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I have file's will lot's of data , need to print the exact keyword in following format : Filename : Keyword : line number

[Note : need to search recursively the entire directory for a keyword]

For example : I want to search keyword : abcxyz

Data in file is like below

abcxyz.fgh

gfhj.abcxyz

i have a book with name abcxyz.sh

where is my brother called : abcxyz.fsdghj raju how are you 

afsgdjj kllf

ghjakl  ra jksu ldlahlalfb  afhkflkaf dbllf jll  afl;bnhafl

When i am using this following command : grep "abcxyz" *.* it's printing entire line that i don't need

Expected Output :

Filename : abcxyz.fgh    : line number 
Filename : gfhj.abcxyz   : line number
Filename : abcxyz.sh     : line number
Filename : abcxyz.fsdghj : line number 
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2 Answers 2

5

Here you go

grep -roHn "\S*Your_text_here\S*" *

tags

-r : recursively in the directory

-o : only the matched part

-H : with file name

-n : with line number

then tweaked the regex to include every characters except space, tabs and newline around your matched pattern using \S . Note : If you just want alphabets and numbers and no special symbols use \w instead.

and then the final '*' to indicate to search every file and folder in your current directory. So to use this command first cd to the required directory.

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  • Funny, you interpreted the question the opposite way of how I did. I can understand that. One of our answer will probably turn out to be not what OP wants. I was completely sure of my reading. But probably so were you. Let's see.
    – Yunnosch
    Commented Dec 8, 2020 at 8:18
  • Looks like you read it correctly. Have fun.
    – Yunnosch
    Commented Dec 8, 2020 at 8:28
  • Why do you use * as path, instead of . for the simple "here"?
    – Yunnosch
    Commented Dec 8, 2020 at 8:42
  • I used * of habit. I usually require to choose files with specific format like '*.txt'. . totally works for this case. Commented Dec 8, 2020 at 9:27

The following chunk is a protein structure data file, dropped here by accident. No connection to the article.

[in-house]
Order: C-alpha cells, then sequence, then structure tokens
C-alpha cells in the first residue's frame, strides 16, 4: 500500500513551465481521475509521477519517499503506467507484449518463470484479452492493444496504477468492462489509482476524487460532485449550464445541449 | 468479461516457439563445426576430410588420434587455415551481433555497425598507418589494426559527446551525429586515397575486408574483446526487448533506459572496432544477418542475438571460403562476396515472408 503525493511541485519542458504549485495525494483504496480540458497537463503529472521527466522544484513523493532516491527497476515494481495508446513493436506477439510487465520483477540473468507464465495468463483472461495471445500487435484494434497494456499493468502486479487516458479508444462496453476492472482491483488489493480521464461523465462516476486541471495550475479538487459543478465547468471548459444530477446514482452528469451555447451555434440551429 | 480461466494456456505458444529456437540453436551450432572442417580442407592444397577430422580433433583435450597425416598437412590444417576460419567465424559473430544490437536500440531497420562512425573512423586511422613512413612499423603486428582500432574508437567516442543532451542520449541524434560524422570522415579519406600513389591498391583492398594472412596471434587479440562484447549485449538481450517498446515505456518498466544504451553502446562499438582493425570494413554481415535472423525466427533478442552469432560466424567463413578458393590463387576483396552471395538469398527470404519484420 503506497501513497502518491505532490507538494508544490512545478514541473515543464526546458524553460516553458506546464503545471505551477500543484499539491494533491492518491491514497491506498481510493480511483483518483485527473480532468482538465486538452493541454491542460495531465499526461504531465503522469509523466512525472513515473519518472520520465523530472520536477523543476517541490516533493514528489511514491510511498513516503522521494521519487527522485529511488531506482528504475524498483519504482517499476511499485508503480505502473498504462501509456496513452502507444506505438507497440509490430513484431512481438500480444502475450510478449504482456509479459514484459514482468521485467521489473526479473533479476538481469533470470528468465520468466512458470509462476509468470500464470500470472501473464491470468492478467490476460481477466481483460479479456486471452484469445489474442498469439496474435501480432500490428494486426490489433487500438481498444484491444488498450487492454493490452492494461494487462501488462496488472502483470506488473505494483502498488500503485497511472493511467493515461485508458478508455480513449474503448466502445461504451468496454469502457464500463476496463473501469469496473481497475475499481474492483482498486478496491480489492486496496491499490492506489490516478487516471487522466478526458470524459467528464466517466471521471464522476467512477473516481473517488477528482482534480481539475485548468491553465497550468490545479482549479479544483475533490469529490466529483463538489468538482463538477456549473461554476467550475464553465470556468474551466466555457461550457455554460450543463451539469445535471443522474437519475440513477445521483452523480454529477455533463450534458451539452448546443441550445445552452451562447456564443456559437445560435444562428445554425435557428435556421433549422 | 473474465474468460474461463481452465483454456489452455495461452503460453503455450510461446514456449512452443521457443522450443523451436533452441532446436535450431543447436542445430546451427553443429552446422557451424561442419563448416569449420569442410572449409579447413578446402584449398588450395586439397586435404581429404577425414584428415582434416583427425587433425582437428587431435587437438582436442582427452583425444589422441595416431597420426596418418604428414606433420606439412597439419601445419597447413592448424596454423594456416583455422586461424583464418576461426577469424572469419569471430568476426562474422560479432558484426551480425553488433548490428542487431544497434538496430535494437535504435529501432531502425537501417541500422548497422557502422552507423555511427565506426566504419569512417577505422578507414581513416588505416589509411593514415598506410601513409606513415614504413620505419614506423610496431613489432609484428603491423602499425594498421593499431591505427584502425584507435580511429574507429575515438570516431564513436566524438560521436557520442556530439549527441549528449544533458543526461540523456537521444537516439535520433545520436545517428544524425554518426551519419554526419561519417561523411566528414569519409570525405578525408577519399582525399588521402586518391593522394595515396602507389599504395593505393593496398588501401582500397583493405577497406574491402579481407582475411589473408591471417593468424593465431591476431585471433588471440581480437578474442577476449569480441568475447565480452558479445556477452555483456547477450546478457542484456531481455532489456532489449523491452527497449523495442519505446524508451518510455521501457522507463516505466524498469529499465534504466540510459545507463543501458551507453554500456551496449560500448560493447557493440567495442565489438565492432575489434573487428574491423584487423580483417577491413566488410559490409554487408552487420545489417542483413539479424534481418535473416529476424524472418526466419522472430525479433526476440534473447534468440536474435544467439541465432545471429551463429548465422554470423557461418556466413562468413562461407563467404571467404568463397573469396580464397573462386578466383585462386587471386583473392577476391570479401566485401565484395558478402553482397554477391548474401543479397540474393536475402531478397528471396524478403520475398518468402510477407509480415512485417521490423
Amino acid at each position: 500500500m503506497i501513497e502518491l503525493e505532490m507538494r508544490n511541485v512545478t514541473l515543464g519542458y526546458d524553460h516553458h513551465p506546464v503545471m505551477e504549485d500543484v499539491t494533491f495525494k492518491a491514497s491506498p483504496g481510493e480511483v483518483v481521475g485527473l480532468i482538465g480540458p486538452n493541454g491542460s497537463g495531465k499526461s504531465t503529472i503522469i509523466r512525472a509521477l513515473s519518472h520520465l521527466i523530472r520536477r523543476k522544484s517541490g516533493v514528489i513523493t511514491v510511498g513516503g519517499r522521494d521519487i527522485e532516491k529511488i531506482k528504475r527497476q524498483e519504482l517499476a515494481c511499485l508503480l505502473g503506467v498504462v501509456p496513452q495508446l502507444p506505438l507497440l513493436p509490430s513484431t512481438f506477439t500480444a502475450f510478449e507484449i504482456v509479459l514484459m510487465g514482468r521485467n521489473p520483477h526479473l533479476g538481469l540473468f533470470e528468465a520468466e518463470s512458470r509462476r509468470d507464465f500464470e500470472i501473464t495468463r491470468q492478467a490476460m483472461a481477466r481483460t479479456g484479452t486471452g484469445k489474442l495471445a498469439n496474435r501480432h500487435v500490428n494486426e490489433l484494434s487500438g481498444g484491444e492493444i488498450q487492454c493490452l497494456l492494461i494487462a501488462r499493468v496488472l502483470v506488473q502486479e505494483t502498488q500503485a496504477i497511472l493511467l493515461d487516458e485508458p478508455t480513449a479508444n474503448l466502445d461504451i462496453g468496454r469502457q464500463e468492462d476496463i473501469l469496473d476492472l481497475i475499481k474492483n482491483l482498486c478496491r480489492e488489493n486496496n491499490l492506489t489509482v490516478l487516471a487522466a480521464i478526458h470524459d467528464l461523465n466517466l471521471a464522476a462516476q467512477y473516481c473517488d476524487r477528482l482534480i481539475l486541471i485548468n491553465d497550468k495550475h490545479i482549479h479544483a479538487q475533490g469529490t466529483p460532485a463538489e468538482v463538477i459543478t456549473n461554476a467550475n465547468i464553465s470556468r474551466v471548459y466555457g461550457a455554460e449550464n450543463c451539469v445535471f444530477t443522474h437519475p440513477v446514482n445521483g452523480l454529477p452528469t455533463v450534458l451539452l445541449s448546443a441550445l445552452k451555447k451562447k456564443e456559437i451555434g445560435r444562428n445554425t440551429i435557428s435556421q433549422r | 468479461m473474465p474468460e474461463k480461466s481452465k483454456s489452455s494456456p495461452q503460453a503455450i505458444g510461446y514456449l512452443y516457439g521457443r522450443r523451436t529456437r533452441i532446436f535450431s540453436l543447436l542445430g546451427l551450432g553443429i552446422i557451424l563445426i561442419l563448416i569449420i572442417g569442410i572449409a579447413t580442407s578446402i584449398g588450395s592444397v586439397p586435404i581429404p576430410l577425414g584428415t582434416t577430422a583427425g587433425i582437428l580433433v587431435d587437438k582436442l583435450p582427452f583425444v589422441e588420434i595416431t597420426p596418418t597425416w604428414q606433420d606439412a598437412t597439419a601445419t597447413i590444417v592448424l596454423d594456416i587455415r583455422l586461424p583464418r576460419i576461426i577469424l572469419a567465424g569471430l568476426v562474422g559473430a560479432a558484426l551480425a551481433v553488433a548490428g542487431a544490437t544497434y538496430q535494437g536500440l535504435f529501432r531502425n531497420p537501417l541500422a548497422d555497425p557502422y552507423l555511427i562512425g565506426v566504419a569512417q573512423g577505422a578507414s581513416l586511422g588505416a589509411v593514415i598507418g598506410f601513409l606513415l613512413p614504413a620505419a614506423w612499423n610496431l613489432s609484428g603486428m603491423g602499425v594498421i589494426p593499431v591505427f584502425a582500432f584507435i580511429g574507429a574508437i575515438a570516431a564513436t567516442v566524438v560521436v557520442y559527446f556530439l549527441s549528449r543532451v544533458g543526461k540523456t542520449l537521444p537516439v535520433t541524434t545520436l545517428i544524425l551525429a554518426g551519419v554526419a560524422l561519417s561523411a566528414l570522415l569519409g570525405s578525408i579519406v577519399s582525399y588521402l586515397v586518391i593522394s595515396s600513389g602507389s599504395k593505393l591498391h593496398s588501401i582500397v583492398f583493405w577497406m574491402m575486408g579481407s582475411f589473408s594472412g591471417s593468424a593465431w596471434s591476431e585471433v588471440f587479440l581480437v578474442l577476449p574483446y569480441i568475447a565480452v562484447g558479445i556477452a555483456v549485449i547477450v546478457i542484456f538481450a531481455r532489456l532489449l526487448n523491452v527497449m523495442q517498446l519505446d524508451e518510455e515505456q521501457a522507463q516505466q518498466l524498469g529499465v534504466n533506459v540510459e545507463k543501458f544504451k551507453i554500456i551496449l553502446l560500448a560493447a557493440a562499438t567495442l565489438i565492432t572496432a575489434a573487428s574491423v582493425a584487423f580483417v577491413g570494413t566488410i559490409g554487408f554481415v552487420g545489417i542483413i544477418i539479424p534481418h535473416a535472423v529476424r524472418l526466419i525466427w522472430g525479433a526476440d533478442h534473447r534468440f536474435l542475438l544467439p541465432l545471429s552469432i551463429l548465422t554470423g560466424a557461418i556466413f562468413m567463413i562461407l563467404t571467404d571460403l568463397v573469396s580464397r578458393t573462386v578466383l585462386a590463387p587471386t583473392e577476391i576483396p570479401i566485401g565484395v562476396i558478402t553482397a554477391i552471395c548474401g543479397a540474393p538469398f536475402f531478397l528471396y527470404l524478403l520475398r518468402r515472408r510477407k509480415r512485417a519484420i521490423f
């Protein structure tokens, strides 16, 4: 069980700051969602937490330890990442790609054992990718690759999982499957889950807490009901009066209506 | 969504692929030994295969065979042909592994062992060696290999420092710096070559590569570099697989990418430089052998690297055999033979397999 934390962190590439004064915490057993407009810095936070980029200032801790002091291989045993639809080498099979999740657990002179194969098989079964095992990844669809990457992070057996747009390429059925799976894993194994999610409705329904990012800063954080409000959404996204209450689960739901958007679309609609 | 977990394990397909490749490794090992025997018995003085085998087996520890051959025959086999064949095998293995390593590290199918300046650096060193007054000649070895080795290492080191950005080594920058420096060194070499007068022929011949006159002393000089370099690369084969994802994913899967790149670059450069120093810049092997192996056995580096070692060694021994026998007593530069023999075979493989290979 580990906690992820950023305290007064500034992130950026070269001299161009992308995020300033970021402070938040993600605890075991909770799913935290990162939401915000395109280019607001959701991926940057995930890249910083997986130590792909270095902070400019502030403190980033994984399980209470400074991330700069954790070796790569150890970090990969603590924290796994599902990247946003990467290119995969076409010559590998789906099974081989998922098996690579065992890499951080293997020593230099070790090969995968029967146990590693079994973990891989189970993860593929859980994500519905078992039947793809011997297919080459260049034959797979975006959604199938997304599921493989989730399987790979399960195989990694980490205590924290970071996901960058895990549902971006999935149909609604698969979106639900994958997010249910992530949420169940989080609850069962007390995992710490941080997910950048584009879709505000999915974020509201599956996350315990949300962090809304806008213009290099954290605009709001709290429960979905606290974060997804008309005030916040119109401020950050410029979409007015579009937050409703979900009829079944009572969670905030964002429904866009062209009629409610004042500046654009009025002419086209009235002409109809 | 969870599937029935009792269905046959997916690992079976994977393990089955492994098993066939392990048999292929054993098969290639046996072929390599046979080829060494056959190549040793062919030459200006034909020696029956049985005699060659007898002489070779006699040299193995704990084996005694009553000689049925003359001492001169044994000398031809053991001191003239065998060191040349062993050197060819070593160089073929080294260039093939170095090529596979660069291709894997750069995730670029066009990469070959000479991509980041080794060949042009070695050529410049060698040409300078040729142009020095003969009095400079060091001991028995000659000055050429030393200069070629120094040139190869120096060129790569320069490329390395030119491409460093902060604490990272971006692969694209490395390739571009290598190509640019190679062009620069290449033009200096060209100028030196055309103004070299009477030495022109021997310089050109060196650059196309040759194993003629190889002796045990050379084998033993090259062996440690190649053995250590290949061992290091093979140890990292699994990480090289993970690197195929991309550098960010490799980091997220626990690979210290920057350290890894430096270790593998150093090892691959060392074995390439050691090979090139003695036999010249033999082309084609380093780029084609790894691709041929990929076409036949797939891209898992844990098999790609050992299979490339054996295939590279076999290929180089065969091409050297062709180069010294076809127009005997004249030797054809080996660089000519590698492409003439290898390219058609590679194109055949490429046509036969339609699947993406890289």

• 1
    You should use \S instead of \w as the OP wants to match more than just word-constituent chars, e.g. ., see the expected output. You should also mention this requires GNU grep.
    – Ed Morton
    Commented Dec 8, 2020 at 14:16
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This should be a job for awk, could you please try following, written and tested with shown samples in GNU awk. Please mention absolute path in place of . to get run it for any directory in find command.

The output should be filename : matched string(s) : line number for all files.

You could run following find command:

find . -type f -exec awk -f script.awk {} +

Where script.awk is as follows:

cat script.awk
BEGIN{ OFS=" : " }
NF{
  val=""
  for(i=1;i<=NF;i++){
    if($i~/abcxyz/){
      val=(val?val OFS:"")$i
    }
  }
  if(val){
    print FILENAME,val,FNR
  }
}

For your shown samples(considering empty lines in it), sample output will be as follows.

Input_file  :  abcxyz.fgh     :  1
Input_file  :  gfhj.abcxyz    :  3
Input_file  :  abcxyz.sh      :  5
Input_file  :  abcxyz.fsdghj  :  7

Explanation: Adding detailed explanation for above.

BEGIN{ OFS=" : " }              ##Setting OFS to space colon space in BEGIN section of this program.
NF{                             ##Checking condition if line is NOT empty then do following.
  val=""
  for(i=1;i<=NF;i++){           ##Traversing through all field values here.
    if($i~/abcxyz/){            ##checking condition if field is matching abcxyz then do following.
      val=(val?val OFS:"")$i    ##Creating val which has value of current field and keep adding it.
    }
  }
  if(val){                      ##Checking condition if val is NOT NULL then do following.
    print FILENAME,val,FNR      ##Printing FILENAME val and FNR here.
  }
}
' 
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